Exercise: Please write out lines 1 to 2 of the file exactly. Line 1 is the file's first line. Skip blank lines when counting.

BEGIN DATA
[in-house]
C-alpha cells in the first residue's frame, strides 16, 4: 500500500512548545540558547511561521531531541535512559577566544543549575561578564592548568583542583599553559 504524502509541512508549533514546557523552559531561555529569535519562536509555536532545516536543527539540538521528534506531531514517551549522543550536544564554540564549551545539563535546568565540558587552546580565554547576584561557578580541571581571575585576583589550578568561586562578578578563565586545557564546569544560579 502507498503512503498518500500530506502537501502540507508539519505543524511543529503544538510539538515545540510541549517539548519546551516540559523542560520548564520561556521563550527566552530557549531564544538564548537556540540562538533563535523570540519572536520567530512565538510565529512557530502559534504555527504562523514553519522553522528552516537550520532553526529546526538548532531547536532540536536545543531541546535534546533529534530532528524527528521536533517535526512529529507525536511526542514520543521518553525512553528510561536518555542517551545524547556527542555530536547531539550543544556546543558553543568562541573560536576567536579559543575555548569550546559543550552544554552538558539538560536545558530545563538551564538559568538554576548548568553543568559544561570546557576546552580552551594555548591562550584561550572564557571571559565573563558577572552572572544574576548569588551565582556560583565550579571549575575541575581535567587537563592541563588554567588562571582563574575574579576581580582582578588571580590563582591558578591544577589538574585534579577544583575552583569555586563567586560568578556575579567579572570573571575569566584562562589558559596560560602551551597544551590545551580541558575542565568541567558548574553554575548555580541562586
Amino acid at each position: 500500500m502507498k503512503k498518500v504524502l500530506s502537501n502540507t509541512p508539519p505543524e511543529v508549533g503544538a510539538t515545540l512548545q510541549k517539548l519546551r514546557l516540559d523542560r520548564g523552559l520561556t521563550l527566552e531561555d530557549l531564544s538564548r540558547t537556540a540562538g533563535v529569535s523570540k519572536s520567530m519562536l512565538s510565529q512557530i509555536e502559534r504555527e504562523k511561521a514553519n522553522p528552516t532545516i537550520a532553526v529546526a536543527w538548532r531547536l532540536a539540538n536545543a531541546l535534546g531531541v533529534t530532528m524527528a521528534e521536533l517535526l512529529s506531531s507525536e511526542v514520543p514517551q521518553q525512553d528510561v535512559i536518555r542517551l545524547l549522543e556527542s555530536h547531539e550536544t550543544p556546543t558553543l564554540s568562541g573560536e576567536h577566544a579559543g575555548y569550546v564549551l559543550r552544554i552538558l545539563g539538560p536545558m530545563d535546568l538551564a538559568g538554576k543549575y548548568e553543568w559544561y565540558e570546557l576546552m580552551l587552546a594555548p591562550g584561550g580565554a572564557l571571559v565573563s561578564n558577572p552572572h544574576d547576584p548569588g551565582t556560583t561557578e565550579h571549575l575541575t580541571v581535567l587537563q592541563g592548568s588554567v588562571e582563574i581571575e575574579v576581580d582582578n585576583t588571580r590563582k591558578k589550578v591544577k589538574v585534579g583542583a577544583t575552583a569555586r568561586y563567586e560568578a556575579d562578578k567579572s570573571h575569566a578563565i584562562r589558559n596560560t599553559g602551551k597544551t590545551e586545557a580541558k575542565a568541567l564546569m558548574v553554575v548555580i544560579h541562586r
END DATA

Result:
[in-house]
C-alpha cells in the first residue's frame, strides 16, 4: 500500500512548545540558547511561521531531541535512559577566544543549575561578564592548568583542583599553559 504524502509541512508549533514546557523552559531561555529569535519562536509555536532545516536543527539540538521528534506531531514517551549522543550536544564554540564549551545539563535546568565540558587552546580565554547576584561557578580541571581571575585576583589550578568561586562578578578563565586545557564546569544560579 502507498503512503498518500500530506502537501502540507508539519505543524511543529503544538510539538515545540510541549517539548519546551516540559523542560520548564520561556521563550527566552530557549531564544538564548537556540540562538533563535523570540519572536520567530512565538510565529512557530502559534504555527504562523514553519522553522528552516537550520532553526529546526538548532531547536532540536536545543531541546535534546533529534530532528524527528521536533517535526512529529507525536511526542514520543521518553525512553528510561536518555542517551545524547556527542555530536547531539550543544556546543558553543568562541573560536576567536579559543575555548569550546559543550552544554552538558539538560536545558530545563538551564538559568538554576548548568553543568559544561570546557576546552580552551594555548591562550584561550572564557571571559565573563558577572552572572544574576548569588551565582556560583565550579571549575575541575581535567587537563592541563588554567588562571582563574575574579576581580582582578588571580590563582591558578591544577589538574585534579577544583575552583569555586563567586560568578556575579567579572570573571575569566584562562589558559596560560602551551597544551590545551580541558575542565568541567558548574553554575548555580541562586